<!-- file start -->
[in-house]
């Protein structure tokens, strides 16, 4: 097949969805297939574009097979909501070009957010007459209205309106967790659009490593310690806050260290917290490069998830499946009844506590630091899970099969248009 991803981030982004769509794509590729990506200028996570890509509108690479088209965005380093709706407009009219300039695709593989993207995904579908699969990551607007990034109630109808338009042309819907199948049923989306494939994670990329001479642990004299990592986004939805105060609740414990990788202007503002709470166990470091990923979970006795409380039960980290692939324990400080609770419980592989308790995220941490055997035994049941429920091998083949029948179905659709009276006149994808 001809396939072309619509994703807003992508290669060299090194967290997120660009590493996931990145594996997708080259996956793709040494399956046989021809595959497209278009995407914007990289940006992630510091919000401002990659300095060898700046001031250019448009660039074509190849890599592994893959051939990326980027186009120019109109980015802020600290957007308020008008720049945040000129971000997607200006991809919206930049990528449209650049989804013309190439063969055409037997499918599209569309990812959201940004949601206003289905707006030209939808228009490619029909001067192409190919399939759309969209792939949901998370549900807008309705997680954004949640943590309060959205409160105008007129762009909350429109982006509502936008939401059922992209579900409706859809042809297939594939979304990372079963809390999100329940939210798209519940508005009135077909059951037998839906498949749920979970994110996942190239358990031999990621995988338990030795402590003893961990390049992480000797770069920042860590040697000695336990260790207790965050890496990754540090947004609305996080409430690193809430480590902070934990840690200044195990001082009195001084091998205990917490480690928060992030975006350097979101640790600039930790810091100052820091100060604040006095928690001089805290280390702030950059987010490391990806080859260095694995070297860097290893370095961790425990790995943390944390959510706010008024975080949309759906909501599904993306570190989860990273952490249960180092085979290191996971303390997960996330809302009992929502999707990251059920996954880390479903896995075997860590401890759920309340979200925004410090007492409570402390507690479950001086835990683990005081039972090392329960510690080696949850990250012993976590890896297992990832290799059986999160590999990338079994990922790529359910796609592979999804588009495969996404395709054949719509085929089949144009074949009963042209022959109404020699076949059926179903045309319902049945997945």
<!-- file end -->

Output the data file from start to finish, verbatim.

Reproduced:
[in-house]
């Protein structure tokens, strides 16, 4: 097949969805297939574009097979909501070009957010007459209205309106967790659009490593310690806050260290917290490069998830499946009844506590630091899970099969248009 991803981030982004769509794509590729990506200028996570890509509108690479088209965005380093709706407009009219300039695709593989993207995904579908699969990551607007990034109630109808338009042309819907199948049923989306494939994670990329001479642990004299990592986004939805105060609740414990990788202007503002709470166990470091990923979970006795409380039960980290692939324990400080609770419980592989308790995220941490055997035994049941429920091998083949029948179905659709009276006149994808 001809396939072309619509994703807003992508290669060299090194967290997120660009590493996931990145594996997708080259996956793709040494399956046989021809595959497209278009995407914007990289940006992630510091919000401002990659300095060898700046001031250019448009660039074509190849890599592994893959051939990326980027186009120019109109980015802020600290957007308020008008720049945040000129971000997607200006991809919206930049990528449209650049989804013309190439063969055409037997499918599209569309990812959201940004949601206003289905707006030209939808228009490619029909001067192409190919399939759309969209792939949901998370549900807008309705997680954004949640943590309060959205409160105008007129762009909350429109982006509502936008939401059922992209579900409706859809042809297939594939979304990372079963809390999100329940939210798209519940508005009135077909059951037998839906498949749920979970994110996942190239358990031999990621995988338990030795402590003893961990390049992480000797770069920042860590040697000695336990260790207790965050890496990754540090947004609305996080409430690193809430480590902070934990840690200044195990001082009195001084091998205990917490480690928060992030975006350097979101640790600039930790810091100052820091100060604040006095928690001089805290280390702030950059987010490391990806080859260095694995070297860097290893370095961790425990790995943390944390959510706010008024975080949309759906909501599904993306570190989860990273952490249960180092085979290191996971303390997960996330809302009992929502999707990251059920996954880390479903896995075997860590401890759920309340979200925004410090007492409570402390507690479950001086835990683990005081039972090392329960510690080696949850990250012993976590890896297992990832290799059986999160590999990338079994990922790529359910796609592979999804588009495969996404395709054949719509085929089949144009074949009963042209022959109404020699076949059926179903045309319902049945997945």